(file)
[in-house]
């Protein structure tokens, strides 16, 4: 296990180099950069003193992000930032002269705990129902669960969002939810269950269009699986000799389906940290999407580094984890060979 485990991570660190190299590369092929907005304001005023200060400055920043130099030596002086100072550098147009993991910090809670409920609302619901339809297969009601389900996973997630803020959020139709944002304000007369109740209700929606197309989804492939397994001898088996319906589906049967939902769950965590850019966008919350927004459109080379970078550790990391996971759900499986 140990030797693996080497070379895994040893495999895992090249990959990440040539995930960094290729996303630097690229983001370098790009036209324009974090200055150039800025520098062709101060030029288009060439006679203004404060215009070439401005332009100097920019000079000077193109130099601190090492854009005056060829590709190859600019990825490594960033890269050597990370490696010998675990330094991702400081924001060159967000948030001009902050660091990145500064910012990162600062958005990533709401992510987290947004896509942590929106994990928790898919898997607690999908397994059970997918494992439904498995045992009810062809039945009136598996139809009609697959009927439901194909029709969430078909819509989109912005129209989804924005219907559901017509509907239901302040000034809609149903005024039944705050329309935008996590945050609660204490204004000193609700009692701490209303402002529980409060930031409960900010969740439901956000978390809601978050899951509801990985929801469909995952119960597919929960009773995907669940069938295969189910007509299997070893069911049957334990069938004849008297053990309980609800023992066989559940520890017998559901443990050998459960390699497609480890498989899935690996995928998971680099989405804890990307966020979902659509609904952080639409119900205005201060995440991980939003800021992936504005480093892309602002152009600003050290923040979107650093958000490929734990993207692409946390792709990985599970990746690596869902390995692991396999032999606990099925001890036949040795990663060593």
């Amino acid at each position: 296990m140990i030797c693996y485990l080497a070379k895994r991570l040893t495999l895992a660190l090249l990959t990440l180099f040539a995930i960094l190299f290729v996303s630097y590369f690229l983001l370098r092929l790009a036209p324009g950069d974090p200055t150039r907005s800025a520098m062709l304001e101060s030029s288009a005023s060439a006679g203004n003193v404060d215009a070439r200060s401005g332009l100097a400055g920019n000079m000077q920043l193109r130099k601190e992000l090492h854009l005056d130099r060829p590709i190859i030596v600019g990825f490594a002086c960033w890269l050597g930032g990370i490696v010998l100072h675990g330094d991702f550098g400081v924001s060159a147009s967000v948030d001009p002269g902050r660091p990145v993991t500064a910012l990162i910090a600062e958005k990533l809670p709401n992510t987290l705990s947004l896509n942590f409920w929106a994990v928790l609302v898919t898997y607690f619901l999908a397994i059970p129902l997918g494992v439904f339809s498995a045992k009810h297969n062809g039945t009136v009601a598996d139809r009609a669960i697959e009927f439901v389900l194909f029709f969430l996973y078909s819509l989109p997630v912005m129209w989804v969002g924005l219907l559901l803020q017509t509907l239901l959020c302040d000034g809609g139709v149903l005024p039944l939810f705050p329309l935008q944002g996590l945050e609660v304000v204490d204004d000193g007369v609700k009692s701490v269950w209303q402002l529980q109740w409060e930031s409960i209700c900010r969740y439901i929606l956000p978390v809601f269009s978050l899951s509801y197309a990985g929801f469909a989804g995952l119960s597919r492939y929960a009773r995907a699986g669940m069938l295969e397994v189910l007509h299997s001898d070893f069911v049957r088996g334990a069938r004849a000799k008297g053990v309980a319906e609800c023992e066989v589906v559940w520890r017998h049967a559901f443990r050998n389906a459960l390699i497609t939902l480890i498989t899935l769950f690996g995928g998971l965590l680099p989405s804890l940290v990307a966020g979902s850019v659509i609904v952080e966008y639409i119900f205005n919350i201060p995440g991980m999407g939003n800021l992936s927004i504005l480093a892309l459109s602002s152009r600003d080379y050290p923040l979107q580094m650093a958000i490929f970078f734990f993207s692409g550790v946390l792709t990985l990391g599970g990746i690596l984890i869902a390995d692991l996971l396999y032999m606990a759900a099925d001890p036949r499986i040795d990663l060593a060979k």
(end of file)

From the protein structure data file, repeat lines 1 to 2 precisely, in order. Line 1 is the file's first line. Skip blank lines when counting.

[in-house]
């Protein structure tokens, strides 16, 4: 296990180099950069003193992000930032002269705990129902669960969002939810269950269009699986000799389906940290999407580094984890060979 485990991570660190190299590369092929907005304001005023200060400055920043130099030596002086100072550098147009993991910090809670409920609302619901339809297969009601389900996973997630803020959020139709944002304000007369109740209700929606197309989804492939397994001898088996319906589906049967939902769950965590850019966008919350927004459109080379970078550790990391996971759900499986 140990030797693996080497070379895994040893495999895992090249990959990440040539995930960094290729996303630097690229983001370098790009036209324009974090200055150039800025520098062709101060030029288009060439006679203004404060215009070439401005332009100097920019000079000077193109130099601190090492854009005056060829590709190859600019990825490594960033890269050597990370490696010998675990330094991702400081924001060159967000948030001009902050660091990145500064910012990162600062958005990533709401992510987290947004896509942590929106994990928790898919898997607690999908397994059970997918494992439904498995045992009810062809039945009136598996139809009609697959009927439901194909029709969430078909819509989109912005129209989804924005219907559901017509509907239901302040000034809609149903005024039944705050329309935008996590945050609660204490204004000193609700009692701490209303402002529980409060930031409960900010969740439901956000978390809601978050899951509801990985929801469909995952119960597919929960009773995907669940069938295969189910007509299997070893069911049957334990069938004849008297053990309980609800023992066989559940520890017998559901443990050998459960390699497609480890498989899935690996995928998971680099989405804890990307966020979902659509609904952080639409119900205005201060995440991980939003800021992936504005480093892309602002152009600003050290923040979107650093958000490929734990993207692409946390792709990985599970990746690596869902390995692991396999032999606990099925001890036949040795990663060593």